Some years ago I had a verbal tic that I interspersed between sentences. A repeated, “You know what I mean?” capable of annoying even my most understanding friends. I said it at the least appropriate times and one day someone gave me a lesson, “Why do you think I don’t understand you? Isn’t it you who doesn’t know how to explain?” Language has this ability to undress us and leave us open; words reveal what we hide under a veneer of good cheer. Social networks in particular have become a gateway through which we travel in our undergarments before the scrutiny of readers, friends and a vast legion of critics. Each monosyllable we write for these conglomerates of opinion give us away and strip us bare.
I remember when I started with Twitter my voice was more awkward, less familiar with the plurality that a space like this harbors. Since August 2008, when I opened my account on this microblogging service, every slice of 140 characters published has made me a more tolerant and respectful person. Hence my surprise when Mariela Castro responded to the question I posed in a tweet: When will we Cubans come out of the other closets?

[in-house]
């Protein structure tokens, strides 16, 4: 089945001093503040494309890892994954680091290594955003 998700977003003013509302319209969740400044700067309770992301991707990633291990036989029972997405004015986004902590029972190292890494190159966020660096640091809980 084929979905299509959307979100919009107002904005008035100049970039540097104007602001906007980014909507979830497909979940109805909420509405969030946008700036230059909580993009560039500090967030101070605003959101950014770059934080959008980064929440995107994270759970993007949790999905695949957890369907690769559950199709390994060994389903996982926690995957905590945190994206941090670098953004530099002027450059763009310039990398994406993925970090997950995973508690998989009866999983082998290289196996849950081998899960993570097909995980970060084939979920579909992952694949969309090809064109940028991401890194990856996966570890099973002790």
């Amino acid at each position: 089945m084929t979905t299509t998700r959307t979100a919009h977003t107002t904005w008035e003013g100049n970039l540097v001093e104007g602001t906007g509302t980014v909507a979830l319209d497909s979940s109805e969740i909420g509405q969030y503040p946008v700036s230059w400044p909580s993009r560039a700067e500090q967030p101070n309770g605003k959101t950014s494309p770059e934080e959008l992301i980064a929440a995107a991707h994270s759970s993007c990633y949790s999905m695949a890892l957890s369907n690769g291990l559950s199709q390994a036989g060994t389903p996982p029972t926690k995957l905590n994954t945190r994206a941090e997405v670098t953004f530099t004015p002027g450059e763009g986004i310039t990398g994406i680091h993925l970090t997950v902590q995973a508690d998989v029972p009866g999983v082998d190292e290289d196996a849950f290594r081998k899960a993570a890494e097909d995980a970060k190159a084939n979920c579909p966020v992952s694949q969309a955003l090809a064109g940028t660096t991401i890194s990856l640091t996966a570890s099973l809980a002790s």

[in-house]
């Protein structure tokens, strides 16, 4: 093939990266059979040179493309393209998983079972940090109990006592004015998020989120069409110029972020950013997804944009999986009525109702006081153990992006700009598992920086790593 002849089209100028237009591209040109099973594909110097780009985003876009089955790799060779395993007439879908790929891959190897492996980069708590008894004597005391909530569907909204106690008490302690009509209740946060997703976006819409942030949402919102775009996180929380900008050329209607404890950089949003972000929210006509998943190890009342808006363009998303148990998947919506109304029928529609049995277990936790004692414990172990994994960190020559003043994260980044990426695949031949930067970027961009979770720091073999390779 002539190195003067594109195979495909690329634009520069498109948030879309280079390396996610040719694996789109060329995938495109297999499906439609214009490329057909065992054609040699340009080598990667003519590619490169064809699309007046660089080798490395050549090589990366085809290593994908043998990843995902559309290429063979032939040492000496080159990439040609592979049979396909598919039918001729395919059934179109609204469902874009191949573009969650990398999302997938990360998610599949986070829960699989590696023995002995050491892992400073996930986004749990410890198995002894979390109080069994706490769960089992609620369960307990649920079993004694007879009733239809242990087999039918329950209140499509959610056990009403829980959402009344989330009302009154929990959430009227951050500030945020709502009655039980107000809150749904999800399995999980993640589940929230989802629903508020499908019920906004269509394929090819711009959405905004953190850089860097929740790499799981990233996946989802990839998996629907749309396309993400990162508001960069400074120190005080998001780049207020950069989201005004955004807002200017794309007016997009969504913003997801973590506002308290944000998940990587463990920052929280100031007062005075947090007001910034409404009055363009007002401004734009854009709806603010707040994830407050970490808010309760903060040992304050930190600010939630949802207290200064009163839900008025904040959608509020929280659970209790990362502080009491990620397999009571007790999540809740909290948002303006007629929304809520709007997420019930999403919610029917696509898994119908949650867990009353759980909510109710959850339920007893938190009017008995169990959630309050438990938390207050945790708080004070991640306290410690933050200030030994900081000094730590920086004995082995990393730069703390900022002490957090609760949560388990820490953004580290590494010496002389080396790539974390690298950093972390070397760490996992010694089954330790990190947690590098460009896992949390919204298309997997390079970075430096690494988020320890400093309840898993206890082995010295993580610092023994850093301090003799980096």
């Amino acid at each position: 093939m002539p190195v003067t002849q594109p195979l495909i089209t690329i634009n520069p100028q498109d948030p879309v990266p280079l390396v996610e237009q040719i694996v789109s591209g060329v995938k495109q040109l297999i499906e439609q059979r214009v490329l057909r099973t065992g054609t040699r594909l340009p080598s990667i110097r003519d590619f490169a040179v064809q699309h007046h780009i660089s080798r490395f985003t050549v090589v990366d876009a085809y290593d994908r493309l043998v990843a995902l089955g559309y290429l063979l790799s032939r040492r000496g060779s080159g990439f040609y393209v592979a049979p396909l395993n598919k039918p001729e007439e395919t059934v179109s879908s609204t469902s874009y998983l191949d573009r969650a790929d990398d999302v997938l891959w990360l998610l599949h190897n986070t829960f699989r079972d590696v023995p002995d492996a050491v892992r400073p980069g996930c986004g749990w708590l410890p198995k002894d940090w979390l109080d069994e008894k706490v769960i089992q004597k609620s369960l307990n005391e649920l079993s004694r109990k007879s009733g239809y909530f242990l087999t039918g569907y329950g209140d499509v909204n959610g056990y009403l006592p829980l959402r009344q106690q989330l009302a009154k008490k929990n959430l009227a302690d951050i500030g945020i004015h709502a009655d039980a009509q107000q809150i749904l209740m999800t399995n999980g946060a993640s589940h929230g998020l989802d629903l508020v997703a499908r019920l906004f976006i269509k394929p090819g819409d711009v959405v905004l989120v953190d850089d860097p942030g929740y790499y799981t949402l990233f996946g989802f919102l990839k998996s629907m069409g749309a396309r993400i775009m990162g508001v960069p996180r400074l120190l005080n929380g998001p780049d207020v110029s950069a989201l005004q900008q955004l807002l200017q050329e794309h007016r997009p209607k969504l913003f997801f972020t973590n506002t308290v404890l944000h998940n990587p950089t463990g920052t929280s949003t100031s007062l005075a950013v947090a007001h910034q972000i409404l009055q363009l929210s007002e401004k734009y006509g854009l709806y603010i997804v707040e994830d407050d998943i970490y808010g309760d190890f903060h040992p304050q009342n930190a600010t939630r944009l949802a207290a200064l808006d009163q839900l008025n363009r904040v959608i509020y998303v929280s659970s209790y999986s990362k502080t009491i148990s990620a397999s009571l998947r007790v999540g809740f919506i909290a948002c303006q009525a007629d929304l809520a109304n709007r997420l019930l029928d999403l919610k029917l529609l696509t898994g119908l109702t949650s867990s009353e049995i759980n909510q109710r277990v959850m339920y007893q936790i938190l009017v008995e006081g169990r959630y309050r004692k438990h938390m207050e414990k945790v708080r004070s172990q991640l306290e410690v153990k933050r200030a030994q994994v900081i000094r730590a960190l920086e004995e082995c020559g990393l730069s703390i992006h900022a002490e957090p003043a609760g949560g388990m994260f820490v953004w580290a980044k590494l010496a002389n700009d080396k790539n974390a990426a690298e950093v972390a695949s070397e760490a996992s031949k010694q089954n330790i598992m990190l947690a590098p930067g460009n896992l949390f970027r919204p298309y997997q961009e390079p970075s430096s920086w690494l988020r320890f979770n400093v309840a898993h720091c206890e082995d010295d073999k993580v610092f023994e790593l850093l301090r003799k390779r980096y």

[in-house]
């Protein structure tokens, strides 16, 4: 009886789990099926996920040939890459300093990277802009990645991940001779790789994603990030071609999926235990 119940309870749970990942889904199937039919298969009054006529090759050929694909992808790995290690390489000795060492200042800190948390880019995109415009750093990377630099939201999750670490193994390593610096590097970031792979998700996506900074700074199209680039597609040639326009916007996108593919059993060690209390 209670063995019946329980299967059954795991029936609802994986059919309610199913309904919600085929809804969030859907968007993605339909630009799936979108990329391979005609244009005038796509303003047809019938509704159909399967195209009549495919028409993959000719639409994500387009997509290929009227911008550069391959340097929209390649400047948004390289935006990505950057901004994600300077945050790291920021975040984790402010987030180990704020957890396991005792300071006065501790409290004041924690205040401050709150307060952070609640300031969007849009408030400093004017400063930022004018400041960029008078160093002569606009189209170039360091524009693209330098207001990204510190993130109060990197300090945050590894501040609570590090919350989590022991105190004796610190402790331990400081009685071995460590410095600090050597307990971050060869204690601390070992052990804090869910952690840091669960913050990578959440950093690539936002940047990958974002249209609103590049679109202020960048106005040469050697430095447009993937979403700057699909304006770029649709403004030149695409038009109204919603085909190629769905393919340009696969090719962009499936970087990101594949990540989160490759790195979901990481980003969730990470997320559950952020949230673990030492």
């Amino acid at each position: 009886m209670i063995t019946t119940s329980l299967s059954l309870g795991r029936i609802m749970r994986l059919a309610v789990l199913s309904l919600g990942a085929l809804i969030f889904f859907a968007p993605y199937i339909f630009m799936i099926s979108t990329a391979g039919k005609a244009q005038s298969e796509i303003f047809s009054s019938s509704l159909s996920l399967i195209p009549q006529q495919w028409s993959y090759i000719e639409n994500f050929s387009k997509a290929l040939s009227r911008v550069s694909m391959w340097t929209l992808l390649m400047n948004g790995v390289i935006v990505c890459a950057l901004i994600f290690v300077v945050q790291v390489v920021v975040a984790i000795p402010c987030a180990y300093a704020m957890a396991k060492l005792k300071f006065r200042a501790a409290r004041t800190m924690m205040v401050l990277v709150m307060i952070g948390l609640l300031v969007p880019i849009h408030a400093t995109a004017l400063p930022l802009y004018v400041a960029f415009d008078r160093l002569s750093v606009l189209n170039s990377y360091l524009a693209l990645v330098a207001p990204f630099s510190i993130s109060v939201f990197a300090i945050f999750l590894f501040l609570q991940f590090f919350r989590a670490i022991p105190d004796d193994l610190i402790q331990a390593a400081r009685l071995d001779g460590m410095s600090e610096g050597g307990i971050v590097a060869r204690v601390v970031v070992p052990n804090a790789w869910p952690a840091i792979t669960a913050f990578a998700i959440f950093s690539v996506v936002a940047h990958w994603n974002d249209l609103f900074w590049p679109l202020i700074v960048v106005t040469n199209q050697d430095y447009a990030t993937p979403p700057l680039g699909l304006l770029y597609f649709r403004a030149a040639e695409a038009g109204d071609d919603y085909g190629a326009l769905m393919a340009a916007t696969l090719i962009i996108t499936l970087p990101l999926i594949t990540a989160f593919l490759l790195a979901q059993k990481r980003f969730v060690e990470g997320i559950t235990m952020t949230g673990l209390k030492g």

The personal attack with which she responded stunned me. I did not expect a hand extended in dialog, certainly, but neither did I expect arrogance. It’s true that I need to study, as she suggested, and I will do so and continue to do so until my eyes can no longer distinguish the lines in my books and my rheumatic fingers can no find the keys on the keyboard. However, I have learned that to evade a question by attacking the other’s lack of education borders on arrogance. Faced with such a reaction, what kind of onslaught would a peasant who barely finished sixth grade receive, were he to address the director of the National Center of Sex Education?
I believe, however, that in the manner of that silly catchphrase I once had, verbal attack is a habit that can be cured. The voice can be trained, tolerance acquired, the ear opened to listening to others. Twitter is a magnificent therapy to achieve this. I suppose that as the days pass and as Mariela Castro continues to publish, she will come to better understand the norms of democratic dialog, without hierarchies, where no one tries to give lessons to anyone. When this time comes, I hope we can converse, have a coffee, “study” together — why not? — the long and difficult road that lies ahead for us.